Friday, January 27, 2012

Guido Berlucchi: Franciacorta's leading light

On the final day of the 2011 European Wine Bloggers Conference, a number of bloggers participated in a tour of the winemaking facilities of Franciacorta powerhouse Guido Berlucchi.  Our hosts for the tour were Arturo Ziliani, Vice President and Chief Winemaker and Cristina Ziliani, Head of Public Relations, Communications, and Image.  Key elements of the estate's genesis and operations are highlighted in this post.

Guido Berlucchi was founded in 1955 by Guido Berlucchi, Franco Ziliani and Giorgio Lanciani.  Guido Berlucchi was a gentleman farmer in Borgonato who produced an unstable, still white wine called Pinot del Castello.  His search for a solution to the wine's stability problems led him to Franco Ziliani, a recent graduate of the Alba Winemaking Institute.  Ziliani solved the stability problem and then promptly turned to enlisting Berlucchi's assistance in the attainment of his goal of making a sparkling wine in the Franciacorta area. Berlucchi signed on and they were joined by Giorgio Lanciani.  After years of effort, Ziliani finally produced 3000 bottles of quality sparkling wine in 1961.  This wine was called Pinot di Franciacorta, the first time that the word Franciacorta had appeared on a wine label in Italy.

Grapes for the Berlucchi wines are sourced from 600 hectares of estate and grower vineyards.  The climate and soil extant in the Franciacorta region have been described previously, as was the University of Milan zonation study which detailed the soil characteristics.  In a project called the 1001 Vineyard Project, Berlucchi has extended the University of the Milan zonation study to divide its vineyards into over 215 different lots.  Vineyards on these plots are spur-cordon trained and planted to high density and, combined with practices such as the use of cover crops and green harvesting, are designed to produce low yields of high-quality grapes.

The technological sophistication of the Berlucchi organization is on display in the way in which the vineyards are managed.  At the beginning of the growing season, the vineyards are mapped -- using infrared technology on satellites or drones -- to determine vegetative vigor.  As the grapes ripen, they are sampled according to the mapped zones and harvesting decisions are driven by the results.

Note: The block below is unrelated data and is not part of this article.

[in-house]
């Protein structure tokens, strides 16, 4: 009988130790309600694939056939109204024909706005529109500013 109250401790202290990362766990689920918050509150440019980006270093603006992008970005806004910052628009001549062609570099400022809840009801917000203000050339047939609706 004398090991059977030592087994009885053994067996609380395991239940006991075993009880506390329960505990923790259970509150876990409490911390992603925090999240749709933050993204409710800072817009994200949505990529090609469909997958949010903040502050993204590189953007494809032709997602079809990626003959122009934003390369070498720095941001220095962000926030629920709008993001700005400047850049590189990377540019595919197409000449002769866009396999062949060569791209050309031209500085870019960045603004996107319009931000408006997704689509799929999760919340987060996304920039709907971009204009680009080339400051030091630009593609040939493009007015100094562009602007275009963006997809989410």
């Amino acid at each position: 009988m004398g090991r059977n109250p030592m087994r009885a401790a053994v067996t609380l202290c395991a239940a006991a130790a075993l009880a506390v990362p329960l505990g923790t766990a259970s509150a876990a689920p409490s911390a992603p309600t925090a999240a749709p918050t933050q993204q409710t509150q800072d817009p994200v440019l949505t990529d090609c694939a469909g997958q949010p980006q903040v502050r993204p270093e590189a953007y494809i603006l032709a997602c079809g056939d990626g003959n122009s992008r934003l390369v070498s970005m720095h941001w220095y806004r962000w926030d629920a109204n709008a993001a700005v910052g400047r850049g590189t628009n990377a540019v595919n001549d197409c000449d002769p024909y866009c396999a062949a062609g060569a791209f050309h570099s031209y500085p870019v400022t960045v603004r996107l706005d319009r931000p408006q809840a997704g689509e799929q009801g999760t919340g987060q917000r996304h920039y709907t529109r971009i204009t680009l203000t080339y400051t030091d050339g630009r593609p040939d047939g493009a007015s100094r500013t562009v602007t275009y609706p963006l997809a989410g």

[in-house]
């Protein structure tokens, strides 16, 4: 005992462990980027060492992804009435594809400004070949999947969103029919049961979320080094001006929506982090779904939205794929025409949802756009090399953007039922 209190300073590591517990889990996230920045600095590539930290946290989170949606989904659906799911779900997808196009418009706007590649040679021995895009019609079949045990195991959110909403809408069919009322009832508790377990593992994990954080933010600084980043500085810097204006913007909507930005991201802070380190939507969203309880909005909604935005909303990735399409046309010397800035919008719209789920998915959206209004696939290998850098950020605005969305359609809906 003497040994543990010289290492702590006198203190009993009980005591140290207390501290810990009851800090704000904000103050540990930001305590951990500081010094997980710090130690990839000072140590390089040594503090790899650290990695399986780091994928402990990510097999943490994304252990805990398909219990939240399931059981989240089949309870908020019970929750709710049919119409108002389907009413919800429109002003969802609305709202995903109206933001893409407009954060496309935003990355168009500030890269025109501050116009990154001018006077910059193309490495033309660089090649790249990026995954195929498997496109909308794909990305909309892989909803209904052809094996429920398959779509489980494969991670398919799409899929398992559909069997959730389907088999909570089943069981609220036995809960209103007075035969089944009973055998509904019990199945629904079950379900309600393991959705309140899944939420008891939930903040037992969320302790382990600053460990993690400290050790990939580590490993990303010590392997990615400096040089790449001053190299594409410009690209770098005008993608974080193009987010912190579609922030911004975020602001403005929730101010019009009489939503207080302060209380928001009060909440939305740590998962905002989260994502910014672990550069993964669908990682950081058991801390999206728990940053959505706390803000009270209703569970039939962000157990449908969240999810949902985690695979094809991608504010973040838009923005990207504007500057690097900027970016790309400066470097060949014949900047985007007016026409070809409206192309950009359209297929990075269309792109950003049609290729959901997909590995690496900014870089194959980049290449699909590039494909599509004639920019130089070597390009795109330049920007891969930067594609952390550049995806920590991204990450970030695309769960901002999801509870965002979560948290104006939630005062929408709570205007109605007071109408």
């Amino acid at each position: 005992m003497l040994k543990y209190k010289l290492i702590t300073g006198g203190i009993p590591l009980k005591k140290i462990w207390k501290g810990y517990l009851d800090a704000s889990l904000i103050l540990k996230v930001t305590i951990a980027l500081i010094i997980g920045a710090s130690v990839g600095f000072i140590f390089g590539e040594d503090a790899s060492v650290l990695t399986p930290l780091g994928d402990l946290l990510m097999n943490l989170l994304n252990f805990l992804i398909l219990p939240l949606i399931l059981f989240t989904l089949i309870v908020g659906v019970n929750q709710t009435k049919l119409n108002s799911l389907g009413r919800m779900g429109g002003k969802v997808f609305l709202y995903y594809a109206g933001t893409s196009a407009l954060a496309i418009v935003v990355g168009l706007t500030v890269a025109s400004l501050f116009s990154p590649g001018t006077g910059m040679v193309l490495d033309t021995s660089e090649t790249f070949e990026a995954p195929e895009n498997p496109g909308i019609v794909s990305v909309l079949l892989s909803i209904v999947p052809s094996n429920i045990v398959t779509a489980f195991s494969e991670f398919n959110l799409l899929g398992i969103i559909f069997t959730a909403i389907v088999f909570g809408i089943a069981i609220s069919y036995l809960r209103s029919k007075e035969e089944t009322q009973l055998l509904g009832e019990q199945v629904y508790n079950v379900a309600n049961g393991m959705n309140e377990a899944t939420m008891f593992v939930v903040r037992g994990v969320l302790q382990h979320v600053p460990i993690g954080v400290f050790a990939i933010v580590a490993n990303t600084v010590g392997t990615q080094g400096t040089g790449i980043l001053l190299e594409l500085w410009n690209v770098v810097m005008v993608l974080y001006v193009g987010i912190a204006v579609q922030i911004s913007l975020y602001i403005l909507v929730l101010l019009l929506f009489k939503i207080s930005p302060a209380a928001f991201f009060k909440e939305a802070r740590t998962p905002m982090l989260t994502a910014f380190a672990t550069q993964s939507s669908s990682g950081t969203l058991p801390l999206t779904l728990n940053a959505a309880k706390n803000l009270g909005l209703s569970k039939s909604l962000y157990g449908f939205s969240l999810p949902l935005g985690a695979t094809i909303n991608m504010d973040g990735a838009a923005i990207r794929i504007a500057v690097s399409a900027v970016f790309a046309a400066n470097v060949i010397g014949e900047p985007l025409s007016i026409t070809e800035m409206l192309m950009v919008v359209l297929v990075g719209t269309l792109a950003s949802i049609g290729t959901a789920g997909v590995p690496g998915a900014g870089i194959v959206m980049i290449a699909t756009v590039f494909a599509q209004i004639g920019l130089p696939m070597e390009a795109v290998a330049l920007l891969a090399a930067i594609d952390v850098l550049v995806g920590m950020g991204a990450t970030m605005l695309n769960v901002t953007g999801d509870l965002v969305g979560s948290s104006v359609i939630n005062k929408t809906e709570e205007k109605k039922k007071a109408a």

Grapes for the Berlucchi wines are hand-harvested on a lot-by-lot basis by over 1000 pickers.  Careful harvesting is designed to retain the freshness and flavors of the grapes.  The grapes are loaded onto eight inclined-plane presses in intact bunches and are then delicately pressed to release the must.  The wines are vinified by lot with initial fermentation in stainless steel tanks or, in some cases, oak barriques.  Some of the wines undergo malolactic fermentation in oak barrels.  The result of the vinification process is 200 base wines some of which undergo bâttonage in order to stir up the lees.

In the winter following the harvest, the wines are blended then bottled.  They are held in the cellar -- a 17th-century structure that is 10-meters underground -- for 18-60 months while they re-ferment and mature.

Berlucchi produces approximately 5,000,000 bottles of sparkling wine per year.  The company's portfolio of wines is shown in the table below.


  1. I've been to the winery many times and being the UK brand manager I live and breath Berlucchi as well as consume copious amounts of the juice. A very interesting & pleasurable read Lorris. All the best Gaetano

  2. Thank you. The brand could not have been placed in better hands.